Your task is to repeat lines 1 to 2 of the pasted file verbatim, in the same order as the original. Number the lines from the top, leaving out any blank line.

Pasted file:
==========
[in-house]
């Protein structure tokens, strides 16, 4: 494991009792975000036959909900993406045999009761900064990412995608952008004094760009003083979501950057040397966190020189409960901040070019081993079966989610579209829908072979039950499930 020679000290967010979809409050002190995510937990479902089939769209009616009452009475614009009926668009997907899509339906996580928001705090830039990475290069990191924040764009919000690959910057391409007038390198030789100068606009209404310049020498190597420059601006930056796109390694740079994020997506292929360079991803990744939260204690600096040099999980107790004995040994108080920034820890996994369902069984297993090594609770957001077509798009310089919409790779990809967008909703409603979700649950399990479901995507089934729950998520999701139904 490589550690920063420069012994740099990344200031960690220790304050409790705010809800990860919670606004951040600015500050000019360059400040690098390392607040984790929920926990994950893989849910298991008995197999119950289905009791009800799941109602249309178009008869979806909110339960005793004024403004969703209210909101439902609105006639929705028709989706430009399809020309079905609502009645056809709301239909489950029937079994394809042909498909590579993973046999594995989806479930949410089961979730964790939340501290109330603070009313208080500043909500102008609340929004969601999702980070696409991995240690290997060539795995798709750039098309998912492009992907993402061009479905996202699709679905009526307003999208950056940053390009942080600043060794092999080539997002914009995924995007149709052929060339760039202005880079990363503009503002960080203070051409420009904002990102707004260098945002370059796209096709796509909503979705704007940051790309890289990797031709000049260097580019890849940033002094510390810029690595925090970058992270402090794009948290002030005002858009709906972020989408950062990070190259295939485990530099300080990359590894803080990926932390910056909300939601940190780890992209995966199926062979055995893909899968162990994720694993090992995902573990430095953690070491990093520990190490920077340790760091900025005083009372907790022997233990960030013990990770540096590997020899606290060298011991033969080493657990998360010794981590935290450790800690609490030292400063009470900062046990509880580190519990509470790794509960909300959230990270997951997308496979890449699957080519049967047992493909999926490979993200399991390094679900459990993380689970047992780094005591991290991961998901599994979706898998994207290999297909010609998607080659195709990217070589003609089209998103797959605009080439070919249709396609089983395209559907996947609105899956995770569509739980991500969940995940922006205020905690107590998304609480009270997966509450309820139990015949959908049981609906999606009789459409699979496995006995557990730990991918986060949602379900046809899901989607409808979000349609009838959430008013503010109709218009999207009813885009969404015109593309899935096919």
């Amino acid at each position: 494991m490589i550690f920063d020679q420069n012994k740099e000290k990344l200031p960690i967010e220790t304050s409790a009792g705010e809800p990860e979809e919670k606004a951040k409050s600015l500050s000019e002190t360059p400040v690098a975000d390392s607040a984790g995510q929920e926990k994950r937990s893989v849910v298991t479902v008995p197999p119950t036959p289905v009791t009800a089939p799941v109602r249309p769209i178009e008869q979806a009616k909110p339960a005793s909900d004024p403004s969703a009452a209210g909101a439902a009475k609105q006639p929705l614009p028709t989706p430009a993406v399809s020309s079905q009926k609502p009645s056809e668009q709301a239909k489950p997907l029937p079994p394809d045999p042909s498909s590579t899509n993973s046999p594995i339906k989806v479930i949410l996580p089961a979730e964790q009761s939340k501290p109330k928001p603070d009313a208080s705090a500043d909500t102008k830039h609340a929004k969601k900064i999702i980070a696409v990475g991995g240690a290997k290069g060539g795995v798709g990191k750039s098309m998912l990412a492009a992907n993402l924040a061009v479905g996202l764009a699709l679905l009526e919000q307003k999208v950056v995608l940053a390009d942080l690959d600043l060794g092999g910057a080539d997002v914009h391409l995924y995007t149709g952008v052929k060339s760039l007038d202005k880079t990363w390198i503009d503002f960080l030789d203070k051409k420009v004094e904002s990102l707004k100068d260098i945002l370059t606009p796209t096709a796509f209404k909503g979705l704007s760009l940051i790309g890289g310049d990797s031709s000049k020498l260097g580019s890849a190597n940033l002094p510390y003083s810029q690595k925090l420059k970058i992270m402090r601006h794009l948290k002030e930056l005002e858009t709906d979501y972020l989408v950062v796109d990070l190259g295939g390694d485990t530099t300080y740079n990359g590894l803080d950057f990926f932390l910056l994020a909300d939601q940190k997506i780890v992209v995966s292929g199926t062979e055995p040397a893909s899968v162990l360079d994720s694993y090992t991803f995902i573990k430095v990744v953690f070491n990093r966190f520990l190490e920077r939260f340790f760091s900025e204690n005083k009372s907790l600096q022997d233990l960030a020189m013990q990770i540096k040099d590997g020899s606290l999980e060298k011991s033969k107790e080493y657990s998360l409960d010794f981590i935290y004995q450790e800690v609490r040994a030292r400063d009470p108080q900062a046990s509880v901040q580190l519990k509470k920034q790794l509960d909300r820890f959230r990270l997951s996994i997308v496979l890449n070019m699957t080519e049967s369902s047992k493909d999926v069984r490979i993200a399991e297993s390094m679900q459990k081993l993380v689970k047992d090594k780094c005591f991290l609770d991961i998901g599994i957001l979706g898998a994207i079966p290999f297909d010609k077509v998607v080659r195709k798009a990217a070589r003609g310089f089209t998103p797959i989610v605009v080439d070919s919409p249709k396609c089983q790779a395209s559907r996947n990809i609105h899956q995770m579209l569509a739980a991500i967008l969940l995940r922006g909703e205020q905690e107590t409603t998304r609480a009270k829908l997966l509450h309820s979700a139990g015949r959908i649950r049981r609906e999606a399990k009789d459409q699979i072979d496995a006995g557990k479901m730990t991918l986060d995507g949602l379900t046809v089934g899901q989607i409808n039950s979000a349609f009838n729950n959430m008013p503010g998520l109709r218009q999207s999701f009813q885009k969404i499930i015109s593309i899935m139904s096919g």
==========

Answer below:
[in-house]
């Protein structure tokens, strides 16, 4: 494991009792975000036959909900993406045999009761900064990412995608952008004094760009003083979501950057040397966190020189409960901040070019081993079966989610579209829908072979039950499930 020679000290967010979809409050002190995510937990479902089939769209009616009452009475614009009926668009997907899509339906996580928001705090830039990475290069990191924040764009919000690959910057391409007038390198030789100068606009209404310049020498190597420059601006930056796109390694740079994020997506292929360079991803990744939260204690600096040099999980107790004995040994108080920034820890996994369902069984297993090594609770957001077509798009310089919409790779990809967008909703409603979700649950399990479901995507089934729950998520999701139904 490589550690920063420069012994740099990344200031960690220790304050409790705010809800990860919670606004951040600015500050000019360059400040690098390392607040984790929920926990994950893989849910298991008995197999119950289905009791009800799941109602249309178009008869979806909110339960005793004024403004969703209210909101439902609105006639929705028709989706430009399809020309079905609502009645056809709301239909489950029937079994394809042909498909590579993973046999594995989806479930949410089961979730964790939340501290109330603070009313208080500043909500102008609340929004969601999702980070696409991995240690290997060539795995798709750039098309998912492009992907993402061009479905996202699709679905009526307003999208950056940053390009942080600043060794092999080539997002914009995924995007149709052929060339760039202005880079990363503009503002960080203070051409420009904002990102707004260098945002370059796209096709796509909503979705704007940051790309890289990797031709000049260097580019890849940033002094510390810029690595925090970058992270402090794009948290002030005002858009709906972020989408950062990070190259295939485990530099300080990359590894803080990926932390910056909300939601940190780890992209995966199926062979055995893909899968162990994720694993090992995902573990430095953690070491990093520990190490920077340790760091900025005083009372907790022997233990960030013990990770540096590997020899606290060298011991033969080493657990998360010794981590935290450790800690609490030292400063009470900062046990509880580190519990509470790794509960909300959230990270997951997308496979890449699957080519049967047992493909999926490979993200399991390094679900459990993380689970047992780094005591991290991961998901599994979706898998994207290999297909010609998607080659195709990217070589003609089209998103797959605009080439070919249709396609089983395209559907996947609105899956995770569509739980991500969940995940922006205020905690107590998304609480009270997966509450309820139990015949959908049981609906999606009789459409699979496995006995557990730990991918986060949602379900046809899901989607409808979000349609009838959430008013503010109709218009999207009813885009969404015109593309899935096919």